To say that E.Dehillerin sells cooking tools is an understatement. E. Dehillerin has every quality cooking implement that can be imagined, or ever will be imagined. If you can prepare food with it, E. Dehillerin has it. From stockpots big enough to take a bath in to strange-looking julienne knives with six razor-sharp blades mounted parallel on the same handle. There was cast iron, enamel-ware, cast-iron enamelware, stainless steel, pottery, glass. It is all there.
The main floor is divided into two narrow wings. The building is located on an odd-shaped corner, and occupies most of the front of two blocks, but not the center of the block, hence the two narrow wings. From the creaky wooden floor to the high ceiling, the store is lined with ancient homemade. wooden shelves dating from the turn of the century at the very latest. Merchandise is stacked on the shelves, or arranged in wooden bins on either side of narrow aisles. Most of the light in the building comes from the windows lining the outside walls, and from ancient fluorescent fixtures mounted over the central office. Merchandise is not price-marked; the clerks will be happy to help you look up the stock numbers in the price catalogs mounted on the ends of the aisles.
Purchases are brought to a worn wooden workbench, where they are tallied by the clerk making the sale, then wrapped in paper dispensed from a roll on the wall, and held together by string and gummed paper tape. On the other side of a wooden desk, is an office, equipped with desks, one with a computer, manned by the office staff, which helps the clerks with difficult calculations, customs information for tourists, and special orders. While Joyce was comparing cutlery, I snuck downstairs, not for the love of cooking, but because I loved exploring the building. There were two more wings, not of overstock, but of other cooking stuff that they didn’t have upstairs. It was amazing trip down, through a narrow wooden winding stairway. Everything is so close together, that store patrons must proceed carefully.
Joyce met the “next available clerk”, Emille, at the door. He was very darked-skinned, and explained in his limited English that he could look up the price of anything we were interested in, and that he was our clerk. There must be a big dependence on commissions among the E.Dehillerin clerks. Emille was very good at playing ‘em and reeling ‘em in. Joyce had heard of the Mandoline on Martha Stewart’s show, so she had to see that. It is a precision-manufactured slicing apparatus, like a sauerkraut cutter with exposed razor blades. It has a straight blade, a julienne blade which looks very menacing, a crinkle-cut blade, and, most important of all, for another $40, a safety guard, which holds the intended food in the track for the blade, and the unintended food, such as fingertips and knuckles, safely on the other side of the handle. Having paid my dues at the Candle Glow restaurant years ago with the wooden potato/sauerkraut cutting board, I recognized the value of a safety guide, and strongly recommended the extra investment. Without the safety, the unit cost $100.00, but is a precision instrument that will last a lifetime, well worth it.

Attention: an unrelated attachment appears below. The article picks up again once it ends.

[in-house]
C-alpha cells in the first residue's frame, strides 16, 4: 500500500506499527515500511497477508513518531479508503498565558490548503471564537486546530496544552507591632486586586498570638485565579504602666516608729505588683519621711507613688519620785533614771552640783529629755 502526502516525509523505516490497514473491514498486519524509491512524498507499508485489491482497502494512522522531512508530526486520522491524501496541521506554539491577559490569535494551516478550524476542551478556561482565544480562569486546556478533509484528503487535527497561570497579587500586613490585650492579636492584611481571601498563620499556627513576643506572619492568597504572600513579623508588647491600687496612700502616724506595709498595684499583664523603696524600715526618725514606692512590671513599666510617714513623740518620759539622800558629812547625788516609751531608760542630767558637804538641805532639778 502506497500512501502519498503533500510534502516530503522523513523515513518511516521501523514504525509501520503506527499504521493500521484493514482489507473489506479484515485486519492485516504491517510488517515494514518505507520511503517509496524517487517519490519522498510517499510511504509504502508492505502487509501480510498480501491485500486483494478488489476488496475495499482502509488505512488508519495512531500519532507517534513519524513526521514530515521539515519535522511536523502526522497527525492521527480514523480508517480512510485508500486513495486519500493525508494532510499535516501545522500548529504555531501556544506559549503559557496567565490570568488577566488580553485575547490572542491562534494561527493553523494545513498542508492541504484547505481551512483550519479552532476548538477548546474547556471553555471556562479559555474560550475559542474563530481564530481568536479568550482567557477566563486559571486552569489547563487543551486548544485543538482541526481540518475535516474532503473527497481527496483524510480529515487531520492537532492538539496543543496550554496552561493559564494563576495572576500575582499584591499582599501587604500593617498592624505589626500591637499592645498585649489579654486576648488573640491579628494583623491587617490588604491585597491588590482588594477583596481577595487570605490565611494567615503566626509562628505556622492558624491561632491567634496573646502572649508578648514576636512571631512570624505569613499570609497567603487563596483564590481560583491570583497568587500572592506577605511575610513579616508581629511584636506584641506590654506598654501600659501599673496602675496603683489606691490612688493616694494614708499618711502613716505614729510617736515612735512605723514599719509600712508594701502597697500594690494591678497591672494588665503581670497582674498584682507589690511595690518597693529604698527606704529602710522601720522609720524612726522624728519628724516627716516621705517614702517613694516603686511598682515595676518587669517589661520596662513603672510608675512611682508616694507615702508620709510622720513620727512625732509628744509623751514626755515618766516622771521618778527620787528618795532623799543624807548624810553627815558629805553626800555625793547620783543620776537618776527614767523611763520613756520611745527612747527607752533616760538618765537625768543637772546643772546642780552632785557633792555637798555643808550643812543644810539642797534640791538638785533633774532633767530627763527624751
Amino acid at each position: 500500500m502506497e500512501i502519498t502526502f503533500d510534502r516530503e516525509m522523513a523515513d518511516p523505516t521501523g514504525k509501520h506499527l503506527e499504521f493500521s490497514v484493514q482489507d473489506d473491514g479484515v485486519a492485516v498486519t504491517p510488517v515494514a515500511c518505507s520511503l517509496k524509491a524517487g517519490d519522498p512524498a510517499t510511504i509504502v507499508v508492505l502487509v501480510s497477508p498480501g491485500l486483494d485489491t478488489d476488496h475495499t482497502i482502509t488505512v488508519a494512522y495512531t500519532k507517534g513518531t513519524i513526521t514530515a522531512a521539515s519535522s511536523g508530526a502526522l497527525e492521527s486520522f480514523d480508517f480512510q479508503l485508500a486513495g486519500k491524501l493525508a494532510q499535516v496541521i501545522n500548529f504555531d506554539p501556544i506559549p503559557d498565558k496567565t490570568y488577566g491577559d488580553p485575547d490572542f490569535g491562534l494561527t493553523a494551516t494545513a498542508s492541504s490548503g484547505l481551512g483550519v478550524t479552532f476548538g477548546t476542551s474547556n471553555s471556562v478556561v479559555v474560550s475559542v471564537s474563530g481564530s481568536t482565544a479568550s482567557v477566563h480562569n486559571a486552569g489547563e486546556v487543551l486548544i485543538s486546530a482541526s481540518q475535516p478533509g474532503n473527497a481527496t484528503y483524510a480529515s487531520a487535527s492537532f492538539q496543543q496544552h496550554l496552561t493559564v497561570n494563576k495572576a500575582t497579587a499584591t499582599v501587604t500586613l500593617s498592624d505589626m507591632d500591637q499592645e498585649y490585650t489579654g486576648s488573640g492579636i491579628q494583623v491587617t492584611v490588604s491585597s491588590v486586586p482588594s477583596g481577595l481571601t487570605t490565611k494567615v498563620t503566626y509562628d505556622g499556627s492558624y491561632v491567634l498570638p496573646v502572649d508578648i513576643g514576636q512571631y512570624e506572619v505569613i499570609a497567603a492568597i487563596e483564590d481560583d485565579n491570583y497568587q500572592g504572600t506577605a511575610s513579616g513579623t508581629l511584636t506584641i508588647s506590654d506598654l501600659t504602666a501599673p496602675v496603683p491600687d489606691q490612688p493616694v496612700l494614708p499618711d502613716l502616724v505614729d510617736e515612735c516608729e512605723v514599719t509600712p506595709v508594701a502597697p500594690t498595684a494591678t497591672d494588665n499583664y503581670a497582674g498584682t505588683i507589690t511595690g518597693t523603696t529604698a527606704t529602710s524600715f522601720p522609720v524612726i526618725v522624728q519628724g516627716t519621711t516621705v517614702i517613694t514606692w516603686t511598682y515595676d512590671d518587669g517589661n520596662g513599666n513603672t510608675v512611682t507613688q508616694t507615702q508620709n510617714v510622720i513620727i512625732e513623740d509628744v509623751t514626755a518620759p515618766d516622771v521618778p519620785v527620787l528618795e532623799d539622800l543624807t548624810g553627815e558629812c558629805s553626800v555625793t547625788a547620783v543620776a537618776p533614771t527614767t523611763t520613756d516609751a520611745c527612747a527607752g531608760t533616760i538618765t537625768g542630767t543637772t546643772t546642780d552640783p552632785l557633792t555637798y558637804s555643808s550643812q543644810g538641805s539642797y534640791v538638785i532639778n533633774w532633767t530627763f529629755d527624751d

Then started the dickering. Over a certain minimum, Emille told us, our purchase would qualify for a tax refund, after it passed through customs. The refund would be mailed to us. However, we were about 100 francs short of making the minimum for refund. We just had to buy a little more. Joyce liked a cast (aluminum or steel?) sauce pan. She had run out of the francs from the traveler’s checks she had cashed at the hotel. I loaned her some of mine. The opportunity for a customs-tax refund this sizeable comes but once in a lifetime. It was well over the 100 francs, especially with the lid, which was extra.
But then Emille added it up again, and it was still short. How much more do we have to spend? Suddenly the English is a little less plentiful, but a very small purchase would get us up to the required refund amount. A cheese cutter had caught Joyce’s eye— it is a blade with a built-in server. It looks so much like a spatula I used to have, but had broken while scraping the stuck material off of the bottom of my cast-iron fry pan, long, long ago. We got the cheese cutter. Emille said that it was still not enough, but we had noticed a pattern of salesmanship. Emille was quite the huckster— he’d do ok demonstrating cutlery at a USA State Fair. Still, we were purchasing good quality cookware, and maybe we hadn’t understood him right, so we didn’t really get angry at him.
I write this in September, though, and we have still not received our refund in the mail from this August visit. But, at that point, we gave orders for the final wrap-up. We got detailed instructions of how to properly get the form processed by customs as we left the country. So with a shopping bag holding a 30-pound tightly-wrapped package, we continued up the street. Satisfied with all her new purchases, Joyce thought it would be a good time to stop at a sidewalk cafe for a soda, or a coffee. Wouldn’t you know it — not a cafe in sight! One of the things I will always remember about Paris: I was always hot and thirsty. And now, I would be carrying a 30-lb package for the rest of the day.
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